Today is a Special Day!

Today is our beloved sister-in-law’s 70 something birthday.  I understand you never ask a lady her age or give it away so that’s as far as I’m going.

The Rose
The Rose (Photo credit: Candie_N)

Donna is the elder stateswoman of my sisters-in-law.  I’ve known her since I was eleven years old so that is now approaching 52 years.  I love all of my sisters-in-law dearly but Donna holds a special place in my heart.

She has been married to my brother for over fifty-one years.  She is a mother to three magnificent daughters all of whom are successful in their personal and professional lives.  One followed in her father’s footsteps and joined the RCMP and is a senior NCO; one has been a successful consultant putting her MBA to good use and one is a manager for a major pharmaceutical company.  Donna is also a grandmother to four beautiful granddaughters.

She was a teacher who was loved by all her students. This was probably due to the ease with which she could become a grade school student herself.  Getting down and playing on the floor wasn’t unheard of I’m sure.

She was a compassionate teacher.  When she taught at a one room school in Northern Saskatchewan, she found out that some of the students had no lunch and others had lard spread between two thin pieces of bread.  It was amazing how extra sandwiches starting appearing in her lunch bag just in case.

During my brother’s career, she moved across Canada as he progressed from a Constable to one of the highest ranks in the RCMP that of an Assistant Commissioner.  During these moves and their subsequent retirement she was literally from coast to coast, to the northern reaches of Saskatchewan and the metropolises of southern Ontario.  Not all the moves were easy and a lot of other women would have been unable to take the strain but she persevered.

She has met and dined with people in all walks of life and social status; quite literally from paupers to Princes and everyone in between.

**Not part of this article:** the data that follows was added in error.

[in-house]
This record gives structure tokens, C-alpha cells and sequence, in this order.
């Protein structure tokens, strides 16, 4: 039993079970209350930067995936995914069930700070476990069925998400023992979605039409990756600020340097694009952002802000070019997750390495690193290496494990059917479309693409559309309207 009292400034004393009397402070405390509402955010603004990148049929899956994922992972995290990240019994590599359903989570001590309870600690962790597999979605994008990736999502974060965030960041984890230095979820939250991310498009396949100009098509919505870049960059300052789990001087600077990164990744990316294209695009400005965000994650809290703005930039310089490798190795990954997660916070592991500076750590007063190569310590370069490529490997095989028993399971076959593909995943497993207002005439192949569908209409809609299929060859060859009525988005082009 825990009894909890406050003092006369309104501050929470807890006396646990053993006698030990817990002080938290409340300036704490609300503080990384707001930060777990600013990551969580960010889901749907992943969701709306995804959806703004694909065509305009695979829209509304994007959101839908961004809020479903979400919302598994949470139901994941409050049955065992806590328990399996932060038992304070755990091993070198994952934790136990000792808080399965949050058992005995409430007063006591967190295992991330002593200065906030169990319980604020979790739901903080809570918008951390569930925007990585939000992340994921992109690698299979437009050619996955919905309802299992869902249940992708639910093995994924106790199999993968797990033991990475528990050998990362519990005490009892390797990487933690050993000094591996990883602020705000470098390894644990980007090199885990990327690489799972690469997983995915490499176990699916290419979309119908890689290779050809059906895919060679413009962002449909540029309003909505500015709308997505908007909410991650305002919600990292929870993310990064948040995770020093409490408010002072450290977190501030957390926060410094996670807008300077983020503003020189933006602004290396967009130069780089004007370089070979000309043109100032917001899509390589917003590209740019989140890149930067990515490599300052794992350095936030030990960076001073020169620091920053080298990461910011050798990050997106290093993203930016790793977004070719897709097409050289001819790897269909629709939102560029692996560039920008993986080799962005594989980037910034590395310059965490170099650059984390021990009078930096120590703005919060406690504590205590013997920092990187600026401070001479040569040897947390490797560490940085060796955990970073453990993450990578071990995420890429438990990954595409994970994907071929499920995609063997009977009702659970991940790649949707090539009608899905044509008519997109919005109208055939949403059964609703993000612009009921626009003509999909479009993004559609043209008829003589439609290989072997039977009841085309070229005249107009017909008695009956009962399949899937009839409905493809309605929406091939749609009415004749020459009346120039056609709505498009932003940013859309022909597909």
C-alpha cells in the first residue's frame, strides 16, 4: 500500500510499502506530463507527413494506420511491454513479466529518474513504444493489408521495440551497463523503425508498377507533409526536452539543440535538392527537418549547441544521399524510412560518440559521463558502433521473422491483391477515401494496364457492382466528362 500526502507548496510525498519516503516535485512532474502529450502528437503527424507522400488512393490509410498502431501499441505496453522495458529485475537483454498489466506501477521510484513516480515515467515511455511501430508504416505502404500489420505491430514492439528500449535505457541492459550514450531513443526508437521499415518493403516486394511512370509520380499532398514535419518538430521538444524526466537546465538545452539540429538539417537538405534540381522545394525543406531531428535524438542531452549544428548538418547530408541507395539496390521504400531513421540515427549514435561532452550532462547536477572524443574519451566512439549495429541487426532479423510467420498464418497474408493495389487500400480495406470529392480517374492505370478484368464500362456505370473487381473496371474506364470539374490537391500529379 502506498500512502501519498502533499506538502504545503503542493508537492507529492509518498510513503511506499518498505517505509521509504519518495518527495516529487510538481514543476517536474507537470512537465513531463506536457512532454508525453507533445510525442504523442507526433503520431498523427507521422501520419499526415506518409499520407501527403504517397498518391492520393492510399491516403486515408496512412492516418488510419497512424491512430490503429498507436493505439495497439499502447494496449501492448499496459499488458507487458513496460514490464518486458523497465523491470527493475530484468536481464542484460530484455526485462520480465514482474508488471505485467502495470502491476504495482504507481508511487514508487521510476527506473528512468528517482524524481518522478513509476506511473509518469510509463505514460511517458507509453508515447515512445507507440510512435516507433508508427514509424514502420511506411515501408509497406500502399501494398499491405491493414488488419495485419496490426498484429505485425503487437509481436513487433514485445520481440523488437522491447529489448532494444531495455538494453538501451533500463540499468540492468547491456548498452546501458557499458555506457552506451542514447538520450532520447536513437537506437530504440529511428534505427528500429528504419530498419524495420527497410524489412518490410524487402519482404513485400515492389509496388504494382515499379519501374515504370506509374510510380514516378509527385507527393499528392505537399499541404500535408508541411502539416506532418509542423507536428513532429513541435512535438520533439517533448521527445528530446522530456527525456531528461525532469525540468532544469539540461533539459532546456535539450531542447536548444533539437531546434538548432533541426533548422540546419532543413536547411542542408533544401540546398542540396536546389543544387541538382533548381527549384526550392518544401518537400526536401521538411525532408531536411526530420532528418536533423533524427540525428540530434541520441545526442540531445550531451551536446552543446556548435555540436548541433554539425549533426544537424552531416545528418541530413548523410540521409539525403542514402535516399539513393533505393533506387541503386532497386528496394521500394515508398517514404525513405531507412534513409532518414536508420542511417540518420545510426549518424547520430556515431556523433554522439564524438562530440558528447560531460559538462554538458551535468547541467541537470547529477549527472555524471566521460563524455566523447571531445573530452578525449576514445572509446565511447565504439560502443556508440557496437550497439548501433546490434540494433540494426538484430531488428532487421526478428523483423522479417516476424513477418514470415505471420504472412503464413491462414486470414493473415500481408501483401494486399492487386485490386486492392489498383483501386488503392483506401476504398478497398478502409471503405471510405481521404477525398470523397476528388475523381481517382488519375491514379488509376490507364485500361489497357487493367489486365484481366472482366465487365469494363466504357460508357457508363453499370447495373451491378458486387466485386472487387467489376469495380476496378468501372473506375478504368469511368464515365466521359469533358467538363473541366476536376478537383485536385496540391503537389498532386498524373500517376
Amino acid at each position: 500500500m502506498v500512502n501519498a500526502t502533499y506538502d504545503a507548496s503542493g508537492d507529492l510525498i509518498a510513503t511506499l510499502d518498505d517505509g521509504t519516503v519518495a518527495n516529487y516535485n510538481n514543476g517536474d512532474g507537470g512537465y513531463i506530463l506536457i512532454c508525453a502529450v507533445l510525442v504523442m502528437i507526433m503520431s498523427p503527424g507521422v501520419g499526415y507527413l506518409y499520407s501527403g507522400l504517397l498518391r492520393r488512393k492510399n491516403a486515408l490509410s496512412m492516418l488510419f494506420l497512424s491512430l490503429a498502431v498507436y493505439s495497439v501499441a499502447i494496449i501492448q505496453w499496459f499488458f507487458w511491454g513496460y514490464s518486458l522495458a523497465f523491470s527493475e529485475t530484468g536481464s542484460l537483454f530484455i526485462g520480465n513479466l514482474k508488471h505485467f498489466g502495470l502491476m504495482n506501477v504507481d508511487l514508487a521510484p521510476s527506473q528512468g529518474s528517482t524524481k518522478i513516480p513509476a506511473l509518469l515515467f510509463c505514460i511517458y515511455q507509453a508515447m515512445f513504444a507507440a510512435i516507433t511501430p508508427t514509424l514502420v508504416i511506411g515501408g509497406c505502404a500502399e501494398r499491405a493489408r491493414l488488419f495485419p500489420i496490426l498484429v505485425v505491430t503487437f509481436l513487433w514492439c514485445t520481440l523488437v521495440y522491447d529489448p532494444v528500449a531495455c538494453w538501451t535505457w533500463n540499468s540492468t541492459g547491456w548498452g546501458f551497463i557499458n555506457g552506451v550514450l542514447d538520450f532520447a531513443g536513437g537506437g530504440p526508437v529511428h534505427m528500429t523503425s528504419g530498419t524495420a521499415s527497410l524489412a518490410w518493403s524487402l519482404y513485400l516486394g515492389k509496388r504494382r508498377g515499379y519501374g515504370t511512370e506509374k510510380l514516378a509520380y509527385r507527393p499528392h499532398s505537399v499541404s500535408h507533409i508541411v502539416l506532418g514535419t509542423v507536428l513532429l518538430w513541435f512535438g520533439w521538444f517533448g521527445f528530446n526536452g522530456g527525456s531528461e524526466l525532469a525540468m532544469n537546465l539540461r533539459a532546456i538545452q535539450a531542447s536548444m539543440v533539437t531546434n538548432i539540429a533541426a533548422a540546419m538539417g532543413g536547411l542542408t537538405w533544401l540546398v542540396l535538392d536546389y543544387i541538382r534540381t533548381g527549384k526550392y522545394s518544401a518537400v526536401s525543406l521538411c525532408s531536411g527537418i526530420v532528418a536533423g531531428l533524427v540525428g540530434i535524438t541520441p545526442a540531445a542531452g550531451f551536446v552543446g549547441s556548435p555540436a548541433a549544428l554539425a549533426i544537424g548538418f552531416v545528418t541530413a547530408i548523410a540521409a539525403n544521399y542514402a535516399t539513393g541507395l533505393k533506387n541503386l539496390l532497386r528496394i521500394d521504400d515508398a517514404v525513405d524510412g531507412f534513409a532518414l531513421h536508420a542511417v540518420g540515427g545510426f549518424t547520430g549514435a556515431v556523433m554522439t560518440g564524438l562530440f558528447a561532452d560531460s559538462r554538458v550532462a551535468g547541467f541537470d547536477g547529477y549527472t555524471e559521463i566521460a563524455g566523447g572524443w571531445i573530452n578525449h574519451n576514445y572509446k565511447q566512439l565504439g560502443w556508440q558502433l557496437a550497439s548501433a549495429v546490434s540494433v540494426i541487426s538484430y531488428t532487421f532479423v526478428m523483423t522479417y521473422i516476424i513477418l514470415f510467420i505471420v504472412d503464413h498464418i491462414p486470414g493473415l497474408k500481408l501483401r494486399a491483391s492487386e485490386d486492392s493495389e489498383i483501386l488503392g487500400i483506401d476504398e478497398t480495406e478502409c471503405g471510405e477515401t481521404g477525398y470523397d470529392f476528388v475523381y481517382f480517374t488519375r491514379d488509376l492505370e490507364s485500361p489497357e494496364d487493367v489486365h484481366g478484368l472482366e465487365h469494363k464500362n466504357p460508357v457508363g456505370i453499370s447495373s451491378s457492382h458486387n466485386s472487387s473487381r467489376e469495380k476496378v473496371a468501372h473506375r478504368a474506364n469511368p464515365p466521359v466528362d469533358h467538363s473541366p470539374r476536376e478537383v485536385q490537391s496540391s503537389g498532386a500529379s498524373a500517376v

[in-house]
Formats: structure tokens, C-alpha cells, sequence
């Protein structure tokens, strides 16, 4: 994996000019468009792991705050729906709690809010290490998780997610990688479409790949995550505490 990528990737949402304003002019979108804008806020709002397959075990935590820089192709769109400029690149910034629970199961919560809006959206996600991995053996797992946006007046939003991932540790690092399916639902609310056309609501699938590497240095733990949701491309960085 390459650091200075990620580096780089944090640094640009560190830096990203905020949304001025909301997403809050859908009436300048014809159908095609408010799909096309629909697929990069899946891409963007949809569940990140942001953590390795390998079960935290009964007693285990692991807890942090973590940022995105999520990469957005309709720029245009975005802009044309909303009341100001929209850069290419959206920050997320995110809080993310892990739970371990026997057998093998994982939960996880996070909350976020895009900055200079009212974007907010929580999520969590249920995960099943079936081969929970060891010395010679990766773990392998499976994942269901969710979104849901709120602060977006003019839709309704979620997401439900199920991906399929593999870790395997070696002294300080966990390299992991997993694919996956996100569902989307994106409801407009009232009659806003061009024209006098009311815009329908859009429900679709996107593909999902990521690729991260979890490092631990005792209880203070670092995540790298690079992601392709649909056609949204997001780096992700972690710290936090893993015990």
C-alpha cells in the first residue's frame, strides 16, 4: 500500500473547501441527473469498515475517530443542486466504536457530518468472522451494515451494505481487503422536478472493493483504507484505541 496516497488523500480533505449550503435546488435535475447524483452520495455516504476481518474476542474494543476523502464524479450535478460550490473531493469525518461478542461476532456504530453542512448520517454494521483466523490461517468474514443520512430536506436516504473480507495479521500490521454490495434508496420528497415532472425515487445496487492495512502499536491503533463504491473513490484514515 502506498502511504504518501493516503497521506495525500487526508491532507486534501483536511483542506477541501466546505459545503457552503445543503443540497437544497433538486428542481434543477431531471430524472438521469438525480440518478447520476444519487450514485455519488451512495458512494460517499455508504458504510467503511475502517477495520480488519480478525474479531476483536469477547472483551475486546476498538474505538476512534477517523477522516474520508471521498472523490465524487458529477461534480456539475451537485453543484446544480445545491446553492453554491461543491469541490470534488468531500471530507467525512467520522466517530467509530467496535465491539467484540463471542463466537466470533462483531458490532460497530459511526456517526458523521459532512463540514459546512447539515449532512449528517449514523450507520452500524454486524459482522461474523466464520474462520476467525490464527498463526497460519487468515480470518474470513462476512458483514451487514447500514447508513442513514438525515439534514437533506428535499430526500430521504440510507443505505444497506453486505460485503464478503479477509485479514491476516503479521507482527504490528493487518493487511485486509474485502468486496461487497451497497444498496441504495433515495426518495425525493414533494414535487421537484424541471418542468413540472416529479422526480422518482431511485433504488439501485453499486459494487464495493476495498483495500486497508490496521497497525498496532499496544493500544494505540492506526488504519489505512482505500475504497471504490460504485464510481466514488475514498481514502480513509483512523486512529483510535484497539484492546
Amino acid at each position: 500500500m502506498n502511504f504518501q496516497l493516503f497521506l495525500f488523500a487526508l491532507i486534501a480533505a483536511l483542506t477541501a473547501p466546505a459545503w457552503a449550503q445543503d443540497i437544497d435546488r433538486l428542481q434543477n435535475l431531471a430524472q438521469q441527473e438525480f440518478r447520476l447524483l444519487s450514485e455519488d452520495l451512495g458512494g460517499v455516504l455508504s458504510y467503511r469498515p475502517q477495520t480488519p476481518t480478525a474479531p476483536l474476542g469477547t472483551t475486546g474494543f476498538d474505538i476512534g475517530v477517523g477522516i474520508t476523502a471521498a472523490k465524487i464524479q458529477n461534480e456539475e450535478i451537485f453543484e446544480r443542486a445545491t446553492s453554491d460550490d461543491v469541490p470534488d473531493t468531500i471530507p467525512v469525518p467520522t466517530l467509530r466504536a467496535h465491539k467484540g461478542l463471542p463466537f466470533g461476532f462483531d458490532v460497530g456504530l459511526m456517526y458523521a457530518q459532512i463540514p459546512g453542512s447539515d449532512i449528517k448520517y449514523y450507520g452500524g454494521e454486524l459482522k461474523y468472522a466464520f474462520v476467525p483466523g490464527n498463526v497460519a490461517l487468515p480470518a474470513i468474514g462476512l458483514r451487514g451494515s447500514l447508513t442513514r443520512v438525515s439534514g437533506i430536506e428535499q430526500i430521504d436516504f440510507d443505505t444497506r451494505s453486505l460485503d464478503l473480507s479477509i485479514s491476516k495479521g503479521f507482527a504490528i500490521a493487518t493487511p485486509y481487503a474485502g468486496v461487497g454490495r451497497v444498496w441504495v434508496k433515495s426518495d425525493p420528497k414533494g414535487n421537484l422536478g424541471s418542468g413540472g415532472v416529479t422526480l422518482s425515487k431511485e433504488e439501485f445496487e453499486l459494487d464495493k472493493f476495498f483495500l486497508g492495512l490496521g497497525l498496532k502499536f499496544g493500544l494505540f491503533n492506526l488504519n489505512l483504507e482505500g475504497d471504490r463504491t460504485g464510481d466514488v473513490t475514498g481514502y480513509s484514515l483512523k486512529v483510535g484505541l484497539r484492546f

Her sense of humour held everyone in good stead.  Little fazed her.  She was the first to laugh at herself and took things in stride.  When they moved to a new house in Ontario, the kitchen needed the wallpaper stripped.  Since they were having a dinner party anyway, she made vertical lines on the wallpaper and put people’s names on the strips.  To get dinner you had to strip your section.  One couple had just done a major renovation in their place so they got a very small strip.  Everyone loved it!

An invitation to dinner at their place was always well received. If something didn’t turn out quite right, then so be it.  It will be better next time.  No point in getting upset in her view.

As I mentioned, little fazed her.  I was visiting them in that same city and Donna and I went out to do some shopping.  They hadn’t lived there long and she wasn’t completely familiar with the streets.  She knew where she wanted to go but wasn’t sure how to get there but off we went.  About thirty minutes later, all she said was “I think we’re lost.  We’ll just drive around until I find someplace I recognize and we’ll get home from there.  This is a new adventure.  I haven’t been in this part of the city before.”  And so, we drove for at least another fifteen minutes chatting all the time.  No need to be irritated in her mind.

Linda and I were standing in their kitchen one day as she madly went through drawers in the island.  Finally she said, “Where did Hap put those beaters?”  Linda and I roared, she had them in her hand the whole time.  Hap has always called these “Donna stories” and would call unexpectedly to tell us a new one.  She always laughed along.

Unfortunately who our Donna is now, is not who she was then.  Her physical countenance is still there but the spark has gone from her smiling eyes.

You see, our beloved Donna has a form of Alzheimer’s.  She no longer recognizes dates, her loved ones, her friends or her home.  While today may be a special day for us as we recognize her birthday, for her it will just be another day.

Regardless, today we wish her a Happy Birthday because she is important to us.

In closing, if you know someone caring for a person with dementia or Alzheimer’s, why don’t you give them a hug?  They probably need it.

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